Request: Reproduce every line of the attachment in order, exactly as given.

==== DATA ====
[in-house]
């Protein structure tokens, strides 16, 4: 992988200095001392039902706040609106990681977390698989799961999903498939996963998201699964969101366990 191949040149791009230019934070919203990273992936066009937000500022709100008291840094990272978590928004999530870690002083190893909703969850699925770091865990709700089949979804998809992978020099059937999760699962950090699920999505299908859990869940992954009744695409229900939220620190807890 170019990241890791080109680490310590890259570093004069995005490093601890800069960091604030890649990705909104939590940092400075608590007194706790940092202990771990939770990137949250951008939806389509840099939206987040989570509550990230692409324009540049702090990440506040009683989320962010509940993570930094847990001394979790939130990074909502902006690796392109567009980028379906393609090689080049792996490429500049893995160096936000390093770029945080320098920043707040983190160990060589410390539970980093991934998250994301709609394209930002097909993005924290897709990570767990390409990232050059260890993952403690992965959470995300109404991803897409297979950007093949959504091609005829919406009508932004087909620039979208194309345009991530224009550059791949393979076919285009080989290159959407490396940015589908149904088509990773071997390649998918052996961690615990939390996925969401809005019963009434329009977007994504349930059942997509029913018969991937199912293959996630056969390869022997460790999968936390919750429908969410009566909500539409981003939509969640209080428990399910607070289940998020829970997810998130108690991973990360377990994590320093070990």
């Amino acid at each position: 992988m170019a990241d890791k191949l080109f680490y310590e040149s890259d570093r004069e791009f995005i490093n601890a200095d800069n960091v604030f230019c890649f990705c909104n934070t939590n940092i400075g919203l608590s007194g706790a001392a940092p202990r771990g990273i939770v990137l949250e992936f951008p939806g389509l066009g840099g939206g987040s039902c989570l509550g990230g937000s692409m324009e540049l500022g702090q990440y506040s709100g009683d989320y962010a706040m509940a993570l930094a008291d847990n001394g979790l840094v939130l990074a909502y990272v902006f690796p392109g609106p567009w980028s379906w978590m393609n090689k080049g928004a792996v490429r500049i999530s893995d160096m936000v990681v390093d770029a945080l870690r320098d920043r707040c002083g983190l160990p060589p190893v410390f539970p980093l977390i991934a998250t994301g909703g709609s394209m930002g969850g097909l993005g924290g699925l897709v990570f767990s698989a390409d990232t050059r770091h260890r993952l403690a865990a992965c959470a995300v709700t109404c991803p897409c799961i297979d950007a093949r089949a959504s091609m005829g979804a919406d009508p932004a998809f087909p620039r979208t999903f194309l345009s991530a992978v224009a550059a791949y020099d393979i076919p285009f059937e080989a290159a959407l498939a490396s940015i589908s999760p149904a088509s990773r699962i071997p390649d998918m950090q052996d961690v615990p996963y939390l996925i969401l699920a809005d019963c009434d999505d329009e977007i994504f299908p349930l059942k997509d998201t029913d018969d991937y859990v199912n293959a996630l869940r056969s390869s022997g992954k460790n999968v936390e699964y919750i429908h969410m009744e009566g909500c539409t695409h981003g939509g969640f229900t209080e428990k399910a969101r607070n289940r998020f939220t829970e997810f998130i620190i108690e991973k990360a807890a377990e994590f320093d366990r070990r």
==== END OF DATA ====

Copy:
[in-house]
């Protein structure tokens, strides 16, 4: 992988200095001392039902706040609106990681977390698989799961999903498939996963998201699964969101366990 191949040149791009230019934070919203990273992936066009937000500022709100008291840094990272978590928004999530870690002083190893909703969850699925770091865990709700089949979804998809992978020099059937999760699962950090699920999505299908859990869940992954009744695409229900939220620190807890 170019990241890791080109680490310590890259570093004069995005490093601890800069960091604030890649990705909104939590940092400075608590007194706790940092202990771990939770990137949250951008939806389509840099939206987040989570509550990230692409324009540049702090990440506040009683989320962010509940993570930094847990001394979790939130990074909502902006690796392109567009980028379906393609090689080049792996490429500049893995160096936000390093770029945080320098920043707040983190160990060589410390539970980093991934998250994301709609394209930002097909993005924290897709990570767990390409990232050059260890993952403690992965959470995300109404991803897409297979950007093949959504091609005829919406009508932004087909620039979208194309345009991530224009550059791949393979076919285009080989290159959407490396940015589908149904088509990773071997390649998918052996961690615990939390996925969401809005019963009434329009977007994504349930059942997509029913018969991937199912293959996630056969390869022997460790999968936390919750429908969410009566909500539409981003939509969640209080428990399910607070289940998020829970997810998130108690991973990360377990994590320093070990």
């Amino acid at each position: 992988m170019a990241d890791k191949l080109f680490y310590e040149s890259d570093r004069e791009f995005i490093n601890a200095d800069n960091v604030f230019c890649f990705c909104n934070t939590n940092i400075g919203l608590s007194g706790a001392a940092p202990r771990g990273i939770v990137l949250e992936f951008p939806g389509l066009g840099g939206g987040s039902c989570l509550g990230g937000s692409m324009e540049l500022g702090q990440y506040s709100g009683d989320y962010a706040m509940a993570l930094a008291d847990n001394g979790l840094v939130l990074a909502y990272v902006f690796p392109g609106p567009w980028s379906w978590m393609n090689k080049g928004a792996v490429r500049i999530s893995d160096m936000v990681v390093d770029a945080l870690r320098d920043r707040c002083g983190l160990p060589p190893v410390f539970p980093l977390i991934a998250t994301g909703g709609s394209m930002g969850g097909l993005g924290g699925l897709v990570f767990s698989a390409d990232t050059r770091h260890r993952l403690a865990a992965c959470a995300v709700t109404c991803p897409c799961i297979d950007a093949r089949a959504s091609m005829g979804a919406d009508p932004a998809f087909p620039r979208t999903f194309l345009s991530a992978v224009a550059a791949y020099d393979i076919p285009f059937e080989a290159a959407l498939a490396s940015i589908s999760p149904a088509s990773r699962i071997p390649d998918m950090q052996d961690v615990p996963y939390l996925i969401l699920a809005d019963c009434d999505d329009e977007i994504f299908p349930l059942k997509d998201t029913d018969d991937y859990v199912n293959a996630l869940r056969s390869s022997g992954k460790n999968v936390e699964y919750i429908h969410m009744e009566g909500c539409t695409h981003g939509g969640f229900t209080e428990k399910a969101r607070n289940r998020f939220t829970e997810f998130i620190i108690e991973k990360a807890a377990e994590f320093d366990r070990r």